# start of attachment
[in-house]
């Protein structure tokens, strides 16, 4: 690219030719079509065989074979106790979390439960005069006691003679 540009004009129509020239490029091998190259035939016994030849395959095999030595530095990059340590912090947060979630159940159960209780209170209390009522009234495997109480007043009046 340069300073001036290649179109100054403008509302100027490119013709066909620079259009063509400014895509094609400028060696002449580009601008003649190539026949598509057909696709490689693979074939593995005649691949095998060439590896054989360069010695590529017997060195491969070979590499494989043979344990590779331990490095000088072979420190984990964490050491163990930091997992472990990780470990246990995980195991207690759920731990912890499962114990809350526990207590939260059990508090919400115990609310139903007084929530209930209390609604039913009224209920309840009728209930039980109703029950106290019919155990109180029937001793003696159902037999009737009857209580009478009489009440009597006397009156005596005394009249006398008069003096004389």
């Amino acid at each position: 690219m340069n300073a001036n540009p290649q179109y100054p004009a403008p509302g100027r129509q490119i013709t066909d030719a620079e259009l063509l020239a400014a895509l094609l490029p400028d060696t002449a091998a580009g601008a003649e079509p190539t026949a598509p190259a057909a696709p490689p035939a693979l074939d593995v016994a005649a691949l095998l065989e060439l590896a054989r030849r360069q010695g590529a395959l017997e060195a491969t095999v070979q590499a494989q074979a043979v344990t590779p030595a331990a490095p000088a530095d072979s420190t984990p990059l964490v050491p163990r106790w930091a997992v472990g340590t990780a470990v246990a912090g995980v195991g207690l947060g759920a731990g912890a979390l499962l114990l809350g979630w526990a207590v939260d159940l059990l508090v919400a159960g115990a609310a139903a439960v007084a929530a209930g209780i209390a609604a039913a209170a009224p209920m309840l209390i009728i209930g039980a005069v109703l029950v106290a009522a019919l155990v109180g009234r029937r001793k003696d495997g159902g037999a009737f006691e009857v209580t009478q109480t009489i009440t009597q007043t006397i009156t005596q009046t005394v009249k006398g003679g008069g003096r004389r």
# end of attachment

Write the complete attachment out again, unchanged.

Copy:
[in-house]
């Protein structure tokens, strides 16, 4: 690219030719079509065989074979106790979390439960005069006691003679 540009004009129509020239490029091998190259035939016994030849395959095999030595530095990059340590912090947060979630159940159960209780209170209390009522009234495997109480007043009046 340069300073001036290649179109100054403008509302100027490119013709066909620079259009063509400014895509094609400028060696002449580009601008003649190539026949598509057909696709490689693979074939593995005649691949095998060439590896054989360069010695590529017997060195491969070979590499494989043979344990590779331990490095000088072979420190984990964490050491163990930091997992472990990780470990246990995980195991207690759920731990912890499962114990809350526990207590939260059990508090919400115990609310139903007084929530209930209390609604039913009224209920309840009728209930039980109703029950106290019919155990109180029937001793003696159902037999009737009857209580009478009489009440009597006397009156005596005394009249006398008069003096004389």
């Amino acid at each position: 690219m340069n300073a001036n540009p290649q179109y100054p004009a403008p509302g100027r129509q490119i013709t066909d030719a620079e259009l063509l020239a400014a895509l094609l490029p400028d060696t002449a091998a580009g601008a003649e079509p190539t026949a598509p190259a057909a696709p490689p035939a693979l074939d593995v016994a005649a691949l095998l065989e060439l590896a054989r030849r360069q010695g590529a395959l017997e060195a491969t095999v070979q590499a494989q074979a043979v344990t590779p030595a331990a490095p000088a530095d072979s420190t984990p990059l964490v050491p163990r106790w930091a997992v472990g340590t990780a470990v246990a912090g995980v195991g207690l947060g759920a731990g912890a979390l499962l114990l809350g979630w526990a207590v939260d159940l059990l508090v919400a159960g115990a609310a139903a439960v007084a929530a209930g209780i209390a609604a039913a209170a009224p209920m309840l209390i009728i209930g039980a005069v109703l029950v106290a009522a019919l155990v109180g009234r029937r001793k003696d495997g159902g037999a009737f006691e009857v209580t009478q109480t009489i009440t009597q007043t006397i009156t005596q009046t005394v009249k006398g003679g008069g003096r004389r």